Marc Jadoul, strategic marketing director at Nokia, talks about offshore and exploration. “Mobility also comes into play in connecting vessels with static facilities such as rigs. Large files can be exchanged between maintenance or resupply teams. Thinking about exploration, a small private LTE network can be set up at a remote location to support the team as connecting sensors. Satellite links can transfer files back to base, but these are expensive. Edge cloud computing, leveraging on-site computing capabilities to manage data processing and data flows, makes it possible to analyse 80-90% of the data on-site and then only a smaller completed report file needs to be sent back. This reduces the costs of satellite backhaul and enables faster decision-making.”
Jadoul continues: “We also offer flexibility of business models, for example, private wireless connectivity as a managed solution. Smaller organisations, companies or sites can be provided with a plug-and-play communications system that includes spectrum, edge computing, access points, applications and user equipment, managed in Nokia’s Digital Automation Cloud.”
Are there Nokia LTE devices available to meet the safety requirements in oil and gas? Daeuble responds: “We are mainly focused on the network and supporting applications, but we have a large ecosystem of supporting companies offering devices suitable for rugged use in ATEX or IECEx environments.”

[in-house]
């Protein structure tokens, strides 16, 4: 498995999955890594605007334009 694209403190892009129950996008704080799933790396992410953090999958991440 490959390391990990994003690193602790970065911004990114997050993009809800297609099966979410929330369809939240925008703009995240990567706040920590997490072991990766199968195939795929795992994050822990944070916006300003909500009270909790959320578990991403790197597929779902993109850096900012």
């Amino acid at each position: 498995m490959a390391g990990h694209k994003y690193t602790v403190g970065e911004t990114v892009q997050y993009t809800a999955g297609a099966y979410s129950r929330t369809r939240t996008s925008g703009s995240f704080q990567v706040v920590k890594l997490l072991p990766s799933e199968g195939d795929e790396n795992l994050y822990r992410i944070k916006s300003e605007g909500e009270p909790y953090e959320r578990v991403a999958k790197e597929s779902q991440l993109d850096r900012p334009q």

Jadoul adds: “Nokia also offers small routers with temperature, electromagnetic, shock and vibration hardening to connect multiple sensors or subsystems in a vehicle or static system, offering reliable and secure IP/MPLS communications over 4G backhaul. ATEX enclosures for the LTE base stations are available, although these are not always necessary as the equipment can be installed outside and still connect into the risk areas.”
Distribution networks will generally be able to use public 3G and 4G networks. Jadoul notes: “Nokia private LTE networks are used in the static and remote sites, but companies can roam onto the public network and use smart transportation tools to direct and manage their distribution fleets effectively. IoT and other sensors can add information about delays and hazards and vehicle location information uploaded over public LTE.